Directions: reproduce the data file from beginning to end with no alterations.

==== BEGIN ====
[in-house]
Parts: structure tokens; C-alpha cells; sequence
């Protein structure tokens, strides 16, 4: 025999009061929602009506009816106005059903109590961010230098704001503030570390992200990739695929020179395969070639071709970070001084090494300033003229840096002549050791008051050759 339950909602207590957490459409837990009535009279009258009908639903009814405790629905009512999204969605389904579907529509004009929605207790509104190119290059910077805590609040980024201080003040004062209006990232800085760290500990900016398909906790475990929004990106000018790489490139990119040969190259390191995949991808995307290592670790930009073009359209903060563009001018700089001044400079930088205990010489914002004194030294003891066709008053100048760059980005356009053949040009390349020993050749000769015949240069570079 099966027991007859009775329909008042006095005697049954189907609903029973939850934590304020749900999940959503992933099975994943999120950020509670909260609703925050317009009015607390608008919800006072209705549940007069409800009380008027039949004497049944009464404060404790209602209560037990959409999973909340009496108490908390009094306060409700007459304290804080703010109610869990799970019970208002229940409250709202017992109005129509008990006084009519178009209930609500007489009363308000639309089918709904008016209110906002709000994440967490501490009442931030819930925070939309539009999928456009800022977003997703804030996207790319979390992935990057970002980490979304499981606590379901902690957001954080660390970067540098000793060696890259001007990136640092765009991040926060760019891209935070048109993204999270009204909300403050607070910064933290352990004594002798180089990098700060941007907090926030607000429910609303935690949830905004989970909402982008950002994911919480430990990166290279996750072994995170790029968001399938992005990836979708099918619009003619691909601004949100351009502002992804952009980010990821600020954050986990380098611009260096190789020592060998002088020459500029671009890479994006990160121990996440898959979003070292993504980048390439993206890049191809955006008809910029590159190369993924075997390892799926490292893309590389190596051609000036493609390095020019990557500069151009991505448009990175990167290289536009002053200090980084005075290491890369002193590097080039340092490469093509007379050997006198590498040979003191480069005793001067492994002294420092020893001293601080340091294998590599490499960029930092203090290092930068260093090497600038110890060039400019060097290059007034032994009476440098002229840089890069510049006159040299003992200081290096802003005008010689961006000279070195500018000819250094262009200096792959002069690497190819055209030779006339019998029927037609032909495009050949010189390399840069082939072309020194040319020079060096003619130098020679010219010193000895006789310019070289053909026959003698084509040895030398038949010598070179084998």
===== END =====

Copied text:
[in-house]
Parts: structure tokens; C-alpha cells; sequence
């Protein structure tokens, strides 16, 4: 025999009061929602009506009816106005059903109590961010230098704001503030570390992200990739695929020179395969070639071709970070001084090494300033003229840096002549050791008051050759 339950909602207590957490459409837990009535009279009258009908639903009814405790629905009512999204969605389904579907529509004009929605207790509104190119290059910077805590609040980024201080003040004062209006990232800085760290500990900016398909906790475990929004990106000018790489490139990119040969190259390191995949991808995307290592670790930009073009359209903060563009001018700089001044400079930088205990010489914002004194030294003891066709008053100048760059980005356009053949040009390349020993050749000769015949240069570079 099966027991007859009775329909008042006095005697049954189907609903029973939850934590304020749900999940959503992933099975994943999120950020509670909260609703925050317009009015607390608008919800006072209705549940007069409800009380008027039949004497049944009464404060404790209602209560037990959409999973909340009496108490908390009094306060409700007459304290804080703010109610869990799970019970208002229940409250709202017992109005129509008990006084009519178009209930609500007489009363308000639309089918709904008016209110906002709000994440967490501490009442931030819930925070939309539009999928456009800022977003997703804030996207790319979390992935990057970002980490979304499981606590379901902690957001954080660390970067540098000793060696890259001007990136640092765009991040926060760019891209935070048109993204999270009204909300403050607070910064933290352990004594002798180089990098700060941007907090926030607000429910609303935690949830905004989970909402982008950002994911919480430990990166290279996750072994995170790029968001399938992005990836979708099918619009003619691909601004949100351009502002992804952009980010990821600020954050986990380098611009260096190789020592060998002088020459500029671009890479994006990160121990996440898959979003070292993504980048390439993206890049191809955006008809910029590159190369993924075997390892799926490292893309590389190596051609000036493609390095020019990557500069151009991505448009990175990167290289536009002053200090980084005075290491890369002193590097080039340092490469093509007379050997006198590498040979003191480069005793001067492994002294420092020893001293601080340091294998590599490499960029930092203090290092930068260093090497600038110890060039400019060097290059007034032994009476440098002229840089890069510049006159040299003992200081290096802003005008010689961006000279070195500018000819250094262009200096792959002069690497190819055209030779006339019998029927037609032909495009050949010189390399840069082939072309020194040319020079060096003619130098020679010219010193000895006789310019070289053909026959003698084509040895030398038949010598070179084998």